Apr 27, 2014; Bronx, NY, USA; New York Yankees relief pitcher David Robertson (30) delivers a pitch during the ninth inning against the Los Angeles Angels at Yankee Stadium. New York Yankees won 3-2. Mandatory Credit: Anthony Gruppuso-USA TODAY Sports
Yankees’ fans for the last 19 years had the privilege of watching the greatest closer of all-time secure win after win for them. As a Yankee opponent, if you were down in the 9th inning, you might as well throw in the towel. It became a regularity; the Yankees entered the 9th with a lead and number 42 would jog in from the bullpen ending any chance you thought you had in winning that game. Even in his final year, at age 43, he was still the better than everyone. The best part about it? Every hitter knew what was coming and still couldn’t hit it. He perfected his craft; he threw one pitch and he could throw it where he wanted whenever he wanted. That kind of dominance comes once in a lifetime, and for Yankees’ fans, they got to enjoy every second of it. He brought the city five world championships and a sense of pride and poise like no other.
Last year, Mariano Rivera decided it was his time to move on from the game of baseball. He was ready, but the real question was, were the Yankees ready? Who in the world could follow up the greatest closing act in the history of baseball?
The beginning of a new era started this 2014 season when David Robertson was named Mo’s heir apparent. He had quite the resume as a set-up man; career ERA of 2.72, opponent batting average against of .219, and 97 holds in the last three years. Those are some really good numbers. His most notable statistic last year was his ability to throw strikes while also striking out a ton of batters. In 2013, Robertson had a career best BB/9 at 2.4 and maintained a high K/9 at 10.4. Even though Robertson had virtually no experience as a closer, it is hard to overlook the brilliant young player who was lurking in Rivera’s shadow the last four seasons.
How has this new-look bullpen looked thus far this year? If I said it was as good as last year, I’d be lying to you. But at the same time, it is much better than most people expected. Robertson got off to a slow start due to a groin injury sustained within the first week of the season. Shawn Kelley, Robertson’s set-up man, filled in nicely converting 4 out of the 5 chances he got. Not bad for a fill in, but it still wasn’t Mo.
Robertson returned from the DL in late April and has looked sharp thus far. He has not blown a save yet this year and has an WHIP of 0.750. Batters are hitting .148 against him and he has only given up one run on the season. OK, now we’re talking.
While people remember Mo for his heroic 9th innings, what most people forget is the amount of times Rivera came in the game in the 8th inning. If the Yankees got into a jam in the 8th inning, instead of hoping they could miraculously find a way to Mo in the 9th, both Joe Torre and Joe Girardi had no problem sending the Sandman in at the most critical part of the game. Most closers don’t get called on for more than three outs; that’s just the nature of the role. The amount of confidence that Rivera’s managers had in him to get them out of the jam shows just how much they trusted him. Who wouldn’t trust a guy who held opposing batters to a .211 average over his career? At the same time Girardi needs to find that same trust with Robertson. He’s pitched well enough in big spots to earn the trust of so many fans, why can’t the manager feel the same way?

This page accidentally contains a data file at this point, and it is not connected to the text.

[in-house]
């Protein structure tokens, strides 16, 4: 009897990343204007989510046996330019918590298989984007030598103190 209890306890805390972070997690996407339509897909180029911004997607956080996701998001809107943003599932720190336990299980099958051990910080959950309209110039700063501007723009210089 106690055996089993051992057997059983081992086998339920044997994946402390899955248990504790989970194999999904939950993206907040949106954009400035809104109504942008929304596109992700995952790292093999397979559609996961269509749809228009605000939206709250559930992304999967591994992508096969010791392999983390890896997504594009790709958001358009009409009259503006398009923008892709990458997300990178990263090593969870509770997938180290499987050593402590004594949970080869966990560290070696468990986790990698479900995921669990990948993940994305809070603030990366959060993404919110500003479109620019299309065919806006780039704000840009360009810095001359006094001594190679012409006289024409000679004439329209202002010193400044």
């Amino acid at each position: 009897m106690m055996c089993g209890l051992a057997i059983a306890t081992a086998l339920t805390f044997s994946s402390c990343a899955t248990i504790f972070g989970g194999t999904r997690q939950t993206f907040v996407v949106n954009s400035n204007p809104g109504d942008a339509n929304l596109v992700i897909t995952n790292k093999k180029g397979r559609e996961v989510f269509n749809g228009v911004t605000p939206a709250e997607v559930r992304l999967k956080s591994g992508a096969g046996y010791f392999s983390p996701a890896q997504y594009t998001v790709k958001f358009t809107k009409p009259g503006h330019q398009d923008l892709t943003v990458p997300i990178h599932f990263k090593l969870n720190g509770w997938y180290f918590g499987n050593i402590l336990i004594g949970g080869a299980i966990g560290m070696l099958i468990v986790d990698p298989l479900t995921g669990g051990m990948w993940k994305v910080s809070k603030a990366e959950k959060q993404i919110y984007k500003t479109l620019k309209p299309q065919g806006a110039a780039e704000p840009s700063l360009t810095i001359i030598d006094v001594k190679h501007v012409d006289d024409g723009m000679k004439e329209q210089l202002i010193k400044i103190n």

Let’s look at the game on 5/5/14 against the LA Angels. The Yankees entered the 8th inning tied 1-1. Set-up man Shawn Kelley goes out to the mound and walks the lead-off man (never a good start). He then gets a ground out and the man on first advances to second. Mike Trout then flies out to center for out number two. Intentional walk to Pujols to make it first and second. As Raul Ibanez walks up to the plate to pinch hit, Robertson might not be a bad option to bring in right this second. Instead, they stick with Kelley and he walks Ibanez. At this point, this is the biggest moment in the game; bases loaded with two outs and Howie Kendrick is up. The closer is supposed to be your best arm out of the ‘pen; the one you feel can overcome the most adverse situations. If Rivera is warming up in the bullpen, you can bet that he is running in to save the day. Why can’t David Robertson have that same opportunity? I’m guessing he will next time as Kelley presumes to walk in a run, then Matt Thornton is called on to walk in another run, and if that wasn’t enough, Preston Claiborne trots on in to put more gasoline on the fire by walking in yet another run. At what point do you think Girardi said to himself, “Hmm maybe we should have put in Robertson.”
It’s a long season and it’s a learning process for us all. The New York Yankees no longer have the greatest closer to ever play the game sitting in their bullpen, but they have a pretty darn good one. Life without Mo will be hard for both the Yankees and their fans this year. Let’s just hope that Robertson continues to seize his opportunity and grow before our eyes.